Image: Illustration; Manelisi Dabata

In case you have yet to come across it, “quiet luxury” is the trend du jour and everyone — from TikTok to Vogue — has been going on about it for months, with even fast-fashion retailers on cue to position themselves to benefit from what I can only describe as the new peacocking. It’s defined by the kind of pared-back styling championed by, among others, Khaite, Bottega Veneta, and Zegna, while Vogue has described it as “less austere than minimalism but more polished than normcore”.

The aesthetic prioritises investment pieces and logo-free, understated fashion that includes suiting, chunky rollnecks, hoodies, and cotton tees. It favours a neutral palette and demands high-quality wearability. But while the editors of some of the world’s most revered fashion magazines have embraced the trend, it does have its detractors. “It’s another form of elitism,” lamented The Evening Standard’s Martha Alexander. Over at The Cut, Tiana Randall concluded that it was “actually very loud”. The rise of this nonetheless inconspicuous aesthetic dovetails with the popularity of the HBO series Succession, which follows the ultra-wealthy Roy family.

It’s also been quite evident on runways, where restraint has seen many designers “going back to basics”, as it were, at a time when LVMH boss Bernard Arnault has surpassed Elon Musk to become the world’s richest man with a fortune of US$211-billion. Arnault commands the world’s most valuable luxury-goods conglomerate. His wealth is fuelled by his company’s US$500-billion market value and, as talk of his retirement ramps up and speculation about his successor goes into overdrive, many have dubbed him the real-life Logan Roy, the patriarch played by Brian Cox in Succession.

“Stealth wealth” is, of course, nothing new for the rich. You might recall a few years ago, when Meta founder and CEO Mark Zuckerberg claimed that he wears the same plain tee every day. Many will also be familiar with late Apple founder and CEO Steve Jobs’s uniform of a black rollneck and jeans. While the current trend is a little more lustrous, it is a reminder of inherent social hierarchies that are involuntarily evident in the way we dress.

Unlike those of us mere mortals who gravitate to logo-bearing Gucci shirts, caps, and loafers, for the super wealthy, drawing attention to themselves is not a priority. So, why are we so fascinated by the way they dress? I can make an educated guess, but before I do, let’s take a moment to look at said fascination.

In a recent study of Google trends, fashion brand Karen Millen found that searches for terms such as “quiet luxury”, “stealth wealth”, and “old-money style” had grown 373%, 334%, and 568%, respectively, over the past year. Business of Fashion reports that the Ermenegildo Zegna Group is currently seeing double-digit growth and remains bullish about outperforming a global luxury market that is widely expected to see a slowdown. The quiet-luxury boom can only pay off for the 111-year-old brand that recently underwent a rebrand.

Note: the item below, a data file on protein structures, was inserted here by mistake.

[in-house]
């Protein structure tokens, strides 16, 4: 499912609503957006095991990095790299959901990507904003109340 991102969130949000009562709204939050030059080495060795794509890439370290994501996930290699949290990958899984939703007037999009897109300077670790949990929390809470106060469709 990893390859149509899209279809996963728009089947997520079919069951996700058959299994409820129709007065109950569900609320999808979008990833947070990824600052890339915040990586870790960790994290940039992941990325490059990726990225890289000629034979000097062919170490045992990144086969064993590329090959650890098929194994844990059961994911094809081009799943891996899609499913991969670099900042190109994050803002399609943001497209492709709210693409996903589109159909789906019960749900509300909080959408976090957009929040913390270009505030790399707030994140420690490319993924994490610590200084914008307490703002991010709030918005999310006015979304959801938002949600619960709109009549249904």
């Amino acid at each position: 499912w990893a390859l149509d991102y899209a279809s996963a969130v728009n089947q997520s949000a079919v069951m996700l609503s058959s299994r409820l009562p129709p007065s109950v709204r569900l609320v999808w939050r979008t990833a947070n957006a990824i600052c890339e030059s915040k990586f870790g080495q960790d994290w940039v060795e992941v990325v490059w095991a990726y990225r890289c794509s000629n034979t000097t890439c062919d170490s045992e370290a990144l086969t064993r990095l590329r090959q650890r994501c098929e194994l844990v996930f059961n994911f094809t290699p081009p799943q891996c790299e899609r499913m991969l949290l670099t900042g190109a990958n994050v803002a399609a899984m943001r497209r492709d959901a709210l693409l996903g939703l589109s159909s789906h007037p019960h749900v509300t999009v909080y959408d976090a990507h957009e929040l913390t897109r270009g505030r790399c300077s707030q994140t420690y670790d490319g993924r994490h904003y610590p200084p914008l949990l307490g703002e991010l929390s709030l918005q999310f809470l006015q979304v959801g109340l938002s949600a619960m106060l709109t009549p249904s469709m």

Unlike those of us mere mortals who gravitate to logo-bearing Gucci shirts, caps, and loafers, for the super wealthy, drawing attention to themselves is not a priority

The neutral silhouettes at Zara, Mango, and others can also only bode well for these more affordable brands precisely because — as it appears — we all want in on the look. As I think about this trend and where it might go, I am reminded of something South African musician Zakes Bantwini said in a TikTok video, where he speculated about the reasons for most newly successful young Black South Africans’ fascination with loudly expensive fashion. I don’t remember his exact words but, as far as I can recall, Bantwini was defending those who acquire even a bit of wealth and begin to prioritise an aesthetic that the Roys, for example, might deem crass. What critics of “crass materialism” often choose to ignore is that these obvious displays of wealth grant the newly successful the social status they crave, and perhaps need, in a world where image can define future success.

Wearing your wealth on your sleeve becomes a way of commanding respect and, in a sea of rampant poverty, Succession dressing, as some refer to the quiet-luxury trend, will not do the job of distinguishing them from the less successful. Yet quiet luxury is catching on — firstly, because even fast-fashion retailer Shein now has a “quiet luxury” section and, secondly, because fashion is not merely about dressing up, it’s also about keeping up appearances.

At a time when sustainability and circularity have become important concepts in business, done right, quiet luxury is certainly a trend worth one’s attention, as it demands a more considered approach to dressing up and a focus on quality over quantity. By buying into it, you’re investing in understated elegance, careful craftsmanship, and attention to detail that have stood the test of time.

 From the June edition of Wanted, 2023.

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